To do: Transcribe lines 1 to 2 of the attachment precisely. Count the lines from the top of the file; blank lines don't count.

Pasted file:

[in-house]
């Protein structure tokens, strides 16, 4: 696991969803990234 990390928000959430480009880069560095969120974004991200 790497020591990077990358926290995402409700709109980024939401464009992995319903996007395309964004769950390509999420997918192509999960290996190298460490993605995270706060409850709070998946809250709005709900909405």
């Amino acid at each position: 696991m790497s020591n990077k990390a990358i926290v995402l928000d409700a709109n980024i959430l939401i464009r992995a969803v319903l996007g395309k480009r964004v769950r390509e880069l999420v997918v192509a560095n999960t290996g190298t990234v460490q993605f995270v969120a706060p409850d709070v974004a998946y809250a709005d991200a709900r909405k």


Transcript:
[in-house]
């Protein structure tokens, strides 16, 4: 696991969803990234 990390928000959430480009880069560095969120974004991200 790497020591990077990358926290995402409700709109980024939401464009992995319903996007395309964004769950390509999420997918192509999960290996190298460490993605995270706060409850709070998946809250709005709900909405």